No wonder, then, that later on (in 1453), when the Byzantines were compelled to choose between Germanic Christianity and Turkic Islam, they chose the latter as “the lesser evil.” This historical episode may still have serious consequences for the future of the European Union. For if things were to continue in the way that they have been going lately, the Greeks may face again the same dilemma and make again the same choice, preferring the Turkic over the Germanic occupation of their beautiful and culturally rich country. Of course, the Germans, who do not want the Turks as partners in the EU, may wish to see the Greeks pushed out of the EU, using the current economic crisis and the Greek debt (for which they are partially responsible) as probable pretexts.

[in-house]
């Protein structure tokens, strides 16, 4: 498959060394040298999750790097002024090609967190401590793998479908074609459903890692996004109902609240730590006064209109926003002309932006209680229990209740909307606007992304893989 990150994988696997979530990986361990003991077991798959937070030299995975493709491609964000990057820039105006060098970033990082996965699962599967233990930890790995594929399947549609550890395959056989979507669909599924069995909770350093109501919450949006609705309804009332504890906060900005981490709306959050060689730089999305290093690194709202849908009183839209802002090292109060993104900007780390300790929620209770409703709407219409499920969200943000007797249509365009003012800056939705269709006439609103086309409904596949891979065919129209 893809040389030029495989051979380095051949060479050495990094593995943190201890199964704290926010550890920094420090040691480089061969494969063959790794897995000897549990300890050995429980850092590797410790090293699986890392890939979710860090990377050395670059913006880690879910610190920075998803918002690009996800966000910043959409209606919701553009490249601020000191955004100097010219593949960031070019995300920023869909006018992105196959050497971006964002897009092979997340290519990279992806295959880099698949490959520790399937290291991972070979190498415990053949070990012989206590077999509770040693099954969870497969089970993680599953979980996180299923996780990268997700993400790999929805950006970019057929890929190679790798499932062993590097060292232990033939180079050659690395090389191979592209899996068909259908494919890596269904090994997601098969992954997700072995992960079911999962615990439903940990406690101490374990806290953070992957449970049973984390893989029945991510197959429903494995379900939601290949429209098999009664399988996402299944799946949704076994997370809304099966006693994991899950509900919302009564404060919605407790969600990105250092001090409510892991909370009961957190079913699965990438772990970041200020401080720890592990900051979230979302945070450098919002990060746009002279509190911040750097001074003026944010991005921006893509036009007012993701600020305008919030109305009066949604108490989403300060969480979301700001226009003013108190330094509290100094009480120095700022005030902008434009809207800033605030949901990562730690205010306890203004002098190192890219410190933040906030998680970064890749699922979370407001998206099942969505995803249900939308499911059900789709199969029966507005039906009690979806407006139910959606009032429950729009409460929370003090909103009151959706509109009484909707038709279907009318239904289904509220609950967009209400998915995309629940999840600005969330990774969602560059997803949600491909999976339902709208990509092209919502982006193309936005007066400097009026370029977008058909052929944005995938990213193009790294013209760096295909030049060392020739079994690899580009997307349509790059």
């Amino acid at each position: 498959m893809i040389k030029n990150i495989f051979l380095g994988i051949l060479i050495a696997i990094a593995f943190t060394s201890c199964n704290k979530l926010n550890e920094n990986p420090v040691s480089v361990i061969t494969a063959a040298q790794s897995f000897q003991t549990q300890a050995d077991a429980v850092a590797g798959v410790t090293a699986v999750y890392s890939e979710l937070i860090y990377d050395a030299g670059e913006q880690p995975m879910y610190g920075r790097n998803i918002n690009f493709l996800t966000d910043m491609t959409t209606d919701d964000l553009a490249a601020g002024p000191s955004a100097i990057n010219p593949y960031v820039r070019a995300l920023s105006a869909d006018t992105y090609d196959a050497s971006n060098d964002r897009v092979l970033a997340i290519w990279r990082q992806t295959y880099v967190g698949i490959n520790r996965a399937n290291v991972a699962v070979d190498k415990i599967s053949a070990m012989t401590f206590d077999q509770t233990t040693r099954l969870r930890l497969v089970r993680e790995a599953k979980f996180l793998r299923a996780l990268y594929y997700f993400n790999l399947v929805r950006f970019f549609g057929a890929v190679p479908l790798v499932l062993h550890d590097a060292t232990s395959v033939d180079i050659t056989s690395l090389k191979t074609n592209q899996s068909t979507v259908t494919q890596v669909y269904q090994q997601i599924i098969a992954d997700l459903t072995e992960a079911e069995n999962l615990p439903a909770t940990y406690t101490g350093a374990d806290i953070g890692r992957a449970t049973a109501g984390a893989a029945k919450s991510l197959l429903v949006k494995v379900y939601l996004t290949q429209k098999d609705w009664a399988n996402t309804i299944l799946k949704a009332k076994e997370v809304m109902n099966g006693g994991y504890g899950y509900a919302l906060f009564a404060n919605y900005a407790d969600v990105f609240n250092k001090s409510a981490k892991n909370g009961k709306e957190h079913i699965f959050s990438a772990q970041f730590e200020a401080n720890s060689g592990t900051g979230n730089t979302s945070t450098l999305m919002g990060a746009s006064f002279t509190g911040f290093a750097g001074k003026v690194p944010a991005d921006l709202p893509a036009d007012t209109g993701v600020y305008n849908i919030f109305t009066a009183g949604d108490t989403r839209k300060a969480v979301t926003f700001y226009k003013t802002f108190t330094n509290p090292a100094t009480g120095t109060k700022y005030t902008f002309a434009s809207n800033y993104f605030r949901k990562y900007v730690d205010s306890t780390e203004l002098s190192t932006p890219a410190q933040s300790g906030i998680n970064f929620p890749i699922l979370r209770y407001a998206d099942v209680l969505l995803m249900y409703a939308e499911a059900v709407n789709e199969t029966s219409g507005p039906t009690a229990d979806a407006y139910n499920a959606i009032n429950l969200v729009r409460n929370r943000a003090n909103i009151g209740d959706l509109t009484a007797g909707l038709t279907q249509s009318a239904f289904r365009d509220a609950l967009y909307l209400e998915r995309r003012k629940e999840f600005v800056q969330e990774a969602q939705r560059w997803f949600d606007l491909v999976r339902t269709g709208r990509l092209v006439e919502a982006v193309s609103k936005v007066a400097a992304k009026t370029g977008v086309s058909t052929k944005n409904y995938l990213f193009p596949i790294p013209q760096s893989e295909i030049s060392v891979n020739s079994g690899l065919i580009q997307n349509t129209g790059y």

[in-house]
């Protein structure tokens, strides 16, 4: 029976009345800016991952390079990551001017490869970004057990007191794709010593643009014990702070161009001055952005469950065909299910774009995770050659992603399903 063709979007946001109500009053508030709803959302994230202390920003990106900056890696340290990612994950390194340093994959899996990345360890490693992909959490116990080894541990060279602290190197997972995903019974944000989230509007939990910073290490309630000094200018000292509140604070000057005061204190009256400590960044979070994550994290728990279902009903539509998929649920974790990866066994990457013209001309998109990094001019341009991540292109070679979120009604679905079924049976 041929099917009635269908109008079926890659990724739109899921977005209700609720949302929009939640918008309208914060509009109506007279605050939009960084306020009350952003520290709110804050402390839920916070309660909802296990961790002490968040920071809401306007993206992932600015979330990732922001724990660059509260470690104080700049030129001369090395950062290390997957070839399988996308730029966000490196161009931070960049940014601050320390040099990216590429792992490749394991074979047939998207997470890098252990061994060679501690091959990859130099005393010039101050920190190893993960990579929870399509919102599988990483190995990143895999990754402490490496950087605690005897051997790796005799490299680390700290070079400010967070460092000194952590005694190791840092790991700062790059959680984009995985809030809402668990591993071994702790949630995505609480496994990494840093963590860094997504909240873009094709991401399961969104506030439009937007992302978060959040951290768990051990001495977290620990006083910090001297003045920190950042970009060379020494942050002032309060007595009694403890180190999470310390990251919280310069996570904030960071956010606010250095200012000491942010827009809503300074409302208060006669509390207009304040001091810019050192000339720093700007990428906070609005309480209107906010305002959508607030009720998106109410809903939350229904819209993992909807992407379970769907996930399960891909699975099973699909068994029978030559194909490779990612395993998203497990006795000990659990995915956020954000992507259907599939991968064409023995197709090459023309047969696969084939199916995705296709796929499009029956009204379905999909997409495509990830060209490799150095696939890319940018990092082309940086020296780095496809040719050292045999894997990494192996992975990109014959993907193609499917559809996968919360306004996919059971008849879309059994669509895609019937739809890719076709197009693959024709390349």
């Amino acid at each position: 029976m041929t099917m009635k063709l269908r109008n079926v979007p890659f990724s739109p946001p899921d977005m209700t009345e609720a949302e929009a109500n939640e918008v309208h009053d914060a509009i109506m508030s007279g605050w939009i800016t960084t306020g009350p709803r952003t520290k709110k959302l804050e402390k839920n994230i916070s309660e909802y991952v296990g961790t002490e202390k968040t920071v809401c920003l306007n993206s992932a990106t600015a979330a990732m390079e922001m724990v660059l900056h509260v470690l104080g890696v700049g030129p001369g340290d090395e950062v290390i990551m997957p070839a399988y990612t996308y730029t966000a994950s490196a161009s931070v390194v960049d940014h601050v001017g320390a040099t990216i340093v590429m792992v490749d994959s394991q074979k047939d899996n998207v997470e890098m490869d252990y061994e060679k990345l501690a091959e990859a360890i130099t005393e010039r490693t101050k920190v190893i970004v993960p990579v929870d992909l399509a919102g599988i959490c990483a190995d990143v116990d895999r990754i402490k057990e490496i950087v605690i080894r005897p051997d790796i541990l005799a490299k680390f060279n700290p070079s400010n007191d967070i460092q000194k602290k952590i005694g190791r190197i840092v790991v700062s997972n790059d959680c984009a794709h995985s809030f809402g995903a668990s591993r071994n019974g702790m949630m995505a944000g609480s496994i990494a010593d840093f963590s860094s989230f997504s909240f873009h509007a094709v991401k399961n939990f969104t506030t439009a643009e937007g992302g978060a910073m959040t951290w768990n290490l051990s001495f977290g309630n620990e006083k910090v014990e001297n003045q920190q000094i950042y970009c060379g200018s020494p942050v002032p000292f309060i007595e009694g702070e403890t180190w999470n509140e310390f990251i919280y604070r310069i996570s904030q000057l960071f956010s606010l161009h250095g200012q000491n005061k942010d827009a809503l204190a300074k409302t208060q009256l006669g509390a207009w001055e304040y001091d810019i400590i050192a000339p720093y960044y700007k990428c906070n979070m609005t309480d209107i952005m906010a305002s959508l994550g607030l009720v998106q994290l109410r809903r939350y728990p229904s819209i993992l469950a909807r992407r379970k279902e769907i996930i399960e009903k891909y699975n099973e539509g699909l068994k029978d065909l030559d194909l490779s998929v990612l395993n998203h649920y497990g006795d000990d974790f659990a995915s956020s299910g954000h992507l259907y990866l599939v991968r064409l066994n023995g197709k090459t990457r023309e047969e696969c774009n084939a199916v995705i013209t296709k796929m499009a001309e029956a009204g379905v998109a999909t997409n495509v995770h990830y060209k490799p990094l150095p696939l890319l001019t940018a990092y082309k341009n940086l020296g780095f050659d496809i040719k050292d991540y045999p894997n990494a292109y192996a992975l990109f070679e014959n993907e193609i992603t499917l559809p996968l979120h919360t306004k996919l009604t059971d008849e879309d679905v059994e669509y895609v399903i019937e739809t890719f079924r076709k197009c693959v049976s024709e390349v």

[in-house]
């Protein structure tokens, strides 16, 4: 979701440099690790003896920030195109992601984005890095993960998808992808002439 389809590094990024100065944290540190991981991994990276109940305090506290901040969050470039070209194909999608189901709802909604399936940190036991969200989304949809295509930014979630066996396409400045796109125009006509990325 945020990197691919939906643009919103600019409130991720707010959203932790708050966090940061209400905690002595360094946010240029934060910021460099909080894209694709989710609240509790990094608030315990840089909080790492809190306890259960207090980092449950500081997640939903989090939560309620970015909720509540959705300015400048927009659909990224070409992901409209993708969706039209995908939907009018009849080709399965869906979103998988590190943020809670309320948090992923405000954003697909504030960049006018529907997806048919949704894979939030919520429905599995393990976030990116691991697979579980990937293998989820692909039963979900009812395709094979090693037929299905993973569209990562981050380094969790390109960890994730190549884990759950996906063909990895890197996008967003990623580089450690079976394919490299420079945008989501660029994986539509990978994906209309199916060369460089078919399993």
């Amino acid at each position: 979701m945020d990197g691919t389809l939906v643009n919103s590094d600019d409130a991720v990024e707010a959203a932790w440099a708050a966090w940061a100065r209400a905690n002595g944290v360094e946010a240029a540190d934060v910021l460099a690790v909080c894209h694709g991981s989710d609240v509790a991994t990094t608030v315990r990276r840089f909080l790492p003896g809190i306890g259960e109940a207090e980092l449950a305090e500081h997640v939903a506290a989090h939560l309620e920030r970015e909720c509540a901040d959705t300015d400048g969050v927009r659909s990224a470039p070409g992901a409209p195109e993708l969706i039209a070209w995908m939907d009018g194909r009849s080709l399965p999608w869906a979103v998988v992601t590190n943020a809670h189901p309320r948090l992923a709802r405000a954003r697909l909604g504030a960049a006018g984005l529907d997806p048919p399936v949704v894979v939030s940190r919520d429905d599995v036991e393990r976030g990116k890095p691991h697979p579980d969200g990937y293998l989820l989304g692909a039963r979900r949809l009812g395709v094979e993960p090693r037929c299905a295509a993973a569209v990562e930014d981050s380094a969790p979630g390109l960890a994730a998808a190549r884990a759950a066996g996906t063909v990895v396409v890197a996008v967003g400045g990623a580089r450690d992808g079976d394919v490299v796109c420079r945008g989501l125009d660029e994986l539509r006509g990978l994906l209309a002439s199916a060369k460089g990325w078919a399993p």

Be it as it may, and to return to our main narrative, the Germans seem to have entered the central stage of European history with Martin Luther and the fury of his bold Protest against Catholicism (1517). Luther’s violent rebellion against the established order and power of the Pope not only shattered the unity of Christianity in Europe, but also cut short the revival of classical learning and culture, which had started with the Italian Renaissance (14-15th centuries).